* free space returned before calling queue_advance_tail, and you may call
* queue_advance tail multiple times for a single chunk. But you must not
* advance the tail more than the length of the chunk, or more than the actual
* number of units that you have written to the free space represented by the
* chunk.
*
* Since this function returns continuous space, offset will allow accessing
* writable memory that is wrapped. For example:
*
* *: Used entry
* -: Free space
*
* H T
* |--***---|
*
* A call to queue_get_write_chunk(&q, 0) will return 3 entries starting at T.
* To be able to also write the 2 leading writable indicies, we'll need to use
* queue_get_write_chunk(&q, 3), which will return 2 entries at queue index 0.
*/
struct queue_chunk queue_get_write_chunk(struct queue const *q, size_t offset);
/*
* Return the largest contiguous block of units from the head of the queue.
* This may not be all of the available units in the queue. Similar rules to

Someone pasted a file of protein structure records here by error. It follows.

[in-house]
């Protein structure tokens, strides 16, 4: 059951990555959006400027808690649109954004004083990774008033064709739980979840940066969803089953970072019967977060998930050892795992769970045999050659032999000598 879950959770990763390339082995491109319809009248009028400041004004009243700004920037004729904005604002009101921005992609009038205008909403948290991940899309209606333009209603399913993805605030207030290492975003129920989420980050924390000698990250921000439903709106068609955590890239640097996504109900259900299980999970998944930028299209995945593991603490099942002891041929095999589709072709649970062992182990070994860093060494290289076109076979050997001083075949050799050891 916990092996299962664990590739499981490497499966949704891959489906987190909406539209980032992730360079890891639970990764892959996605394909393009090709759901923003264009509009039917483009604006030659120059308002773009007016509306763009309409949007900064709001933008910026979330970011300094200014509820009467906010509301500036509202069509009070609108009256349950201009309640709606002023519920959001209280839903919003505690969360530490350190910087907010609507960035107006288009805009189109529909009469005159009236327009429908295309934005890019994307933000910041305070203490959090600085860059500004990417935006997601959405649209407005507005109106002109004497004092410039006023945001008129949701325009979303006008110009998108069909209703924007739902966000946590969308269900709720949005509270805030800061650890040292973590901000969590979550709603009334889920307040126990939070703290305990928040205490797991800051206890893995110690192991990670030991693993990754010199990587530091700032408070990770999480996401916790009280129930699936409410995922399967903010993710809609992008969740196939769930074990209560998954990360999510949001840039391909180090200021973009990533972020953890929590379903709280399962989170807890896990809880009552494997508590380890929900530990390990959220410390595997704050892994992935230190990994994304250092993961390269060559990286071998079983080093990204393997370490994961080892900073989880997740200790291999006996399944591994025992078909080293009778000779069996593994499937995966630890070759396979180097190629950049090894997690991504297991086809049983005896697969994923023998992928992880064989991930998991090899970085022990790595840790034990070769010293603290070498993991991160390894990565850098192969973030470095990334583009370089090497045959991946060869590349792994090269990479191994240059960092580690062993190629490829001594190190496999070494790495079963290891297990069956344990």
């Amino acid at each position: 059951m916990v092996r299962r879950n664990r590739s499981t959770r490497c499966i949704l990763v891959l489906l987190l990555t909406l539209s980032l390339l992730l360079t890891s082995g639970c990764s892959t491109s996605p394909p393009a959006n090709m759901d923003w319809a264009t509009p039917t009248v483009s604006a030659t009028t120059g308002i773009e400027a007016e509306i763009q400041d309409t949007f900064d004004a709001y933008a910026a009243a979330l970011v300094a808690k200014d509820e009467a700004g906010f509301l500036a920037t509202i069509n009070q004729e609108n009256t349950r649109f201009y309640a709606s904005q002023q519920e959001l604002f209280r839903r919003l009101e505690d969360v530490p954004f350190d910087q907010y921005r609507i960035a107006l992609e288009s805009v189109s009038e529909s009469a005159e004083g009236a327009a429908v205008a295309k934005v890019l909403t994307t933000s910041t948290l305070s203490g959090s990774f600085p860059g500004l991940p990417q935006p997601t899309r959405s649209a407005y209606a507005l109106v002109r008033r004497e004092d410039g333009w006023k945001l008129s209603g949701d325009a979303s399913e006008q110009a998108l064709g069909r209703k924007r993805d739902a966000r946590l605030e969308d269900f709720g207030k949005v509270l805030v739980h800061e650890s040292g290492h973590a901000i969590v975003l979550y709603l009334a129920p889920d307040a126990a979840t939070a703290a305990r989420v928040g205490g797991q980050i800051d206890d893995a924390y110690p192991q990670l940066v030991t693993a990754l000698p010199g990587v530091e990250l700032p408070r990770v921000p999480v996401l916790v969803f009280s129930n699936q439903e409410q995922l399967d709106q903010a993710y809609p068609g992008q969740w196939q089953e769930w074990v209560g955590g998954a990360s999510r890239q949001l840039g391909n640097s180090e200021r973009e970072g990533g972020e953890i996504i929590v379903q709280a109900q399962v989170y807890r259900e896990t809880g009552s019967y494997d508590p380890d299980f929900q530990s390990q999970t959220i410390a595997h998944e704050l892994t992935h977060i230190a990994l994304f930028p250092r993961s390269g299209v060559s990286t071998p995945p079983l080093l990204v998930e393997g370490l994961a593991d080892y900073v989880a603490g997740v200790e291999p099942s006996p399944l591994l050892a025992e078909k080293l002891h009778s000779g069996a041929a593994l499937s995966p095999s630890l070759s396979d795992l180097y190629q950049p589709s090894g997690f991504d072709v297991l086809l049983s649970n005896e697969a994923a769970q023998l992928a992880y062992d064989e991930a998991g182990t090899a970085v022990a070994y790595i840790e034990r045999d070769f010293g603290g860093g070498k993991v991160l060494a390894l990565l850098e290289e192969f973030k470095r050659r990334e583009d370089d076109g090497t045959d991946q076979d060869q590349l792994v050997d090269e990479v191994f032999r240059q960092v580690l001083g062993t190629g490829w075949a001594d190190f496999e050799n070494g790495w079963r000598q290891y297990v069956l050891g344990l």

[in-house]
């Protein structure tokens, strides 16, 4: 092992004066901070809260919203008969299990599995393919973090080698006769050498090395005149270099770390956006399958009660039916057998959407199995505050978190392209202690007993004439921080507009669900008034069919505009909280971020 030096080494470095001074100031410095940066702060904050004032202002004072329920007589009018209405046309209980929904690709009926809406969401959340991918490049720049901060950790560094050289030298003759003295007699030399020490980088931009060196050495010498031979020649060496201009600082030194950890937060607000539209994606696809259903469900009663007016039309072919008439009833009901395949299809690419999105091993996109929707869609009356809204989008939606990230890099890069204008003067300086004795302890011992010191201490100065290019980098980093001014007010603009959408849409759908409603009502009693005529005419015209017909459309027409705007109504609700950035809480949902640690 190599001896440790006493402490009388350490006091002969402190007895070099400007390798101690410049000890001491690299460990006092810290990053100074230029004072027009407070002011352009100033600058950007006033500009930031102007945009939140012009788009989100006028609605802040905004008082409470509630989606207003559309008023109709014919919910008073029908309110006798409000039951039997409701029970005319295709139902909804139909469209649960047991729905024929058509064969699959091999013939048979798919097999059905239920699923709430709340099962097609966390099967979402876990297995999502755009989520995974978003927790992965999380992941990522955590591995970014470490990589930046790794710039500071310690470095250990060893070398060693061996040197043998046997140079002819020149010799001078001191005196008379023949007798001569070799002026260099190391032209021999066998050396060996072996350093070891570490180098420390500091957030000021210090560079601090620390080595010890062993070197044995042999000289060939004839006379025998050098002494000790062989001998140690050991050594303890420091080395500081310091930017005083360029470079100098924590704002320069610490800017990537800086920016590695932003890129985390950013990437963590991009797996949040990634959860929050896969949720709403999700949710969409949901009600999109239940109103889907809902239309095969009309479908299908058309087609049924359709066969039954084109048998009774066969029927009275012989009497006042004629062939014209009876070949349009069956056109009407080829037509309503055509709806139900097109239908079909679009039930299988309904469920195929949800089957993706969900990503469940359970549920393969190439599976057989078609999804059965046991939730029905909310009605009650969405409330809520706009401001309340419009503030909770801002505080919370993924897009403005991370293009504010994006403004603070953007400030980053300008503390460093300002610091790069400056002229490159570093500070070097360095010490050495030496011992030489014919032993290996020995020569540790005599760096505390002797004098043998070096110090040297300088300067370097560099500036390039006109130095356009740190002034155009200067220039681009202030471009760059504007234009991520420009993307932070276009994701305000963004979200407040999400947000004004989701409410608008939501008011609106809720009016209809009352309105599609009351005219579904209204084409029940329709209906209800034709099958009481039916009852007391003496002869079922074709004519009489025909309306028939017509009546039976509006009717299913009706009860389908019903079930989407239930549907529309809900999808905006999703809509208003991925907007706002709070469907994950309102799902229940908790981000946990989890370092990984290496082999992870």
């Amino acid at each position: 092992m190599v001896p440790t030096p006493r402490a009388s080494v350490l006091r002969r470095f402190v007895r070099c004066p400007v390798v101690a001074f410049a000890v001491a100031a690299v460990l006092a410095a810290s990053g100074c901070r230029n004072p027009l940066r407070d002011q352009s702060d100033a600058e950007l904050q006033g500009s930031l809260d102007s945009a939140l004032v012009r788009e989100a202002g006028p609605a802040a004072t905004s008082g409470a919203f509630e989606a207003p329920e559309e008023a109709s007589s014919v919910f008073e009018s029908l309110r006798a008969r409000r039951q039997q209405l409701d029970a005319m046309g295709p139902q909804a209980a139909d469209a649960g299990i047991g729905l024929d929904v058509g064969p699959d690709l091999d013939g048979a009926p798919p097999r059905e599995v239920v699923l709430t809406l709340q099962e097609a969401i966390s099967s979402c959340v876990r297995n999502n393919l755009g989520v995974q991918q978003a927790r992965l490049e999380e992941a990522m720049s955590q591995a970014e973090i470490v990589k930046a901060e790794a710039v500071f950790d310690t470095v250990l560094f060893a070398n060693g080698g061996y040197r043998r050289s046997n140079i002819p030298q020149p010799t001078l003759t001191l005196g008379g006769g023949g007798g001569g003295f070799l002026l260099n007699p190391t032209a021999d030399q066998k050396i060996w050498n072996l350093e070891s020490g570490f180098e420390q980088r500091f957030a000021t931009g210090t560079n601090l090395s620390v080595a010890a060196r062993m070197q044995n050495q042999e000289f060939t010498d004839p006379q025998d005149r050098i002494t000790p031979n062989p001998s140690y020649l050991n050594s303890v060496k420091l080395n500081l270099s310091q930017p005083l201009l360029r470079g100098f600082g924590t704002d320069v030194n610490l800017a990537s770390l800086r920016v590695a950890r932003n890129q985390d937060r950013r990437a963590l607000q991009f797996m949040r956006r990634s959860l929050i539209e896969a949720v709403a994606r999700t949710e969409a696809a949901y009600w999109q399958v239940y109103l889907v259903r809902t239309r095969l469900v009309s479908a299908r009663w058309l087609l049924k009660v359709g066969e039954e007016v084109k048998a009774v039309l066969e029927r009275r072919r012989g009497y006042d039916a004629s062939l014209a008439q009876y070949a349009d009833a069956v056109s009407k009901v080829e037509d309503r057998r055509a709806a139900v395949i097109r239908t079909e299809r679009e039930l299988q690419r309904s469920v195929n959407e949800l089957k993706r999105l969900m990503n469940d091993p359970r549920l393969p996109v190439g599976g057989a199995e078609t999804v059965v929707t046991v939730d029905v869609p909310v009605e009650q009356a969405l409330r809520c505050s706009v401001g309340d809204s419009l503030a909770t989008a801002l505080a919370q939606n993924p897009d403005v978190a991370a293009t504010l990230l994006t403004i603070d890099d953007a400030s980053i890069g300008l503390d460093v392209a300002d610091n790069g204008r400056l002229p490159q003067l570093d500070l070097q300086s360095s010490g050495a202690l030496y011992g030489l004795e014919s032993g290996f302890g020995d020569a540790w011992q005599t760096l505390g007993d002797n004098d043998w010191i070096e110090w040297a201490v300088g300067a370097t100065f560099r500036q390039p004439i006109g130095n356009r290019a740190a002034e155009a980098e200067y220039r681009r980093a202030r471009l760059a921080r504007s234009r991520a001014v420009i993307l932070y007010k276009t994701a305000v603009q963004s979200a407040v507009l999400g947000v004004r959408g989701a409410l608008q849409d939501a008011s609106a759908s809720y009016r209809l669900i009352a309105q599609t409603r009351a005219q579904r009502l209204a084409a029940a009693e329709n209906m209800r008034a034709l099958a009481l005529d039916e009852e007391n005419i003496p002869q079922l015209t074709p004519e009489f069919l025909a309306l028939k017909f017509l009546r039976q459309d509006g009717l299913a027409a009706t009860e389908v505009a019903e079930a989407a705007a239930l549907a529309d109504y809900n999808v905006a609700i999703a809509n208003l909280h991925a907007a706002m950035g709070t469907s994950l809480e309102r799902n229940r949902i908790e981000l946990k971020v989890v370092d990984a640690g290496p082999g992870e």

* the above apply to reading from this chunk, you can call queue_advance_head
* after reading, and you can all it multiple times if you like. However, if
* you do not call queue_advance_head this chunk will effectively be a peek
* into the queue contents, and later calls to queue_remove_* will see the
* same units.
*/
struct queue_chunk queue_get_read_chunk(struct queue const *q);
/*
* Move the queue head pointer forward count units. This discards count
* elements from the head of the queue. It will only discard up to the total
* number of elements in the queue, and it returns the number discarded.
*/
size_t queue_advance_head(struct queue const *q, size_t count);
/*
* Move the queue tail pointer forward count units. This signals to the queue
* that count new elements have been added to the queue using a queue_chunk
* that was returned by queue_get_write_chunk. Make sure that count units have
* been added to the chunk before calling queue_advance_tail.
*/